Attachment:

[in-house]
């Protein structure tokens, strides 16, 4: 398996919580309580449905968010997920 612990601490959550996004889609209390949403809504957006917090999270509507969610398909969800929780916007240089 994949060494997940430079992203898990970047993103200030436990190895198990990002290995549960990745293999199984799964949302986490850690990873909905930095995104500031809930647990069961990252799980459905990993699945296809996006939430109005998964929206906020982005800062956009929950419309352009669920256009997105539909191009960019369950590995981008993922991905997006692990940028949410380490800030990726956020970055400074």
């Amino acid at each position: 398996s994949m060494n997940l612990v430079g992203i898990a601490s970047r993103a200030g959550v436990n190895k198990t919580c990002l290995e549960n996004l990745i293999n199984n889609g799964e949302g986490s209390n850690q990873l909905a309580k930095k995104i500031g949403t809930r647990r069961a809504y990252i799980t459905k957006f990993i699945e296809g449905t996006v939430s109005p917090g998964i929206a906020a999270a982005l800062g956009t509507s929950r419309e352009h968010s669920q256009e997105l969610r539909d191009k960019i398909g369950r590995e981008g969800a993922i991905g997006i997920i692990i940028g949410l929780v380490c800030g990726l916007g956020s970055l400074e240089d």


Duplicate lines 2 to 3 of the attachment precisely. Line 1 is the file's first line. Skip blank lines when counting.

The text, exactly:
């Protein structure tokens, strides 16, 4: 398996919580309580449905968010997920 612990601490959550996004889609209390949403809504957006917090999270509507969610398909969800929780916007240089 994949060494997940430079992203898990970047993103200030436990190895198990990002290995549960990745293999199984799964949302986490850690990873909905930095995104500031809930647990069961990252799980459905990993699945296809996006939430109005998964929206906020982005800062956009929950419309352009669920256009997105539909191009960019369950590995981008993922991905997006692990940028949410380490800030990726956020970055400074």
């Amino acid at each position: 398996s994949m060494n997940l612990v430079g992203i898990a601490s970047r993103a200030g959550v436990n190895k198990t919580c990002l290995e549960n996004l990745i293999n199984n889609g799964e949302g986490s209390n850690q990873l909905a309580k930095k995104i500031g949403t809930r647990r069961a809504y990252i799980t459905k957006f990993i699945e296809g449905t996006v939430s109005p917090g998964i929206a906020a999270a982005l800062g956009t509507s929950r419309e352009h968010s669920q256009e997105l969610r539909d191009k960019i398909g369950r590995e981008g969800a993922i991905g997006i997920i692990i940028g949410l929780v380490c800030g990726l916007g956020s970055l400074e240089d």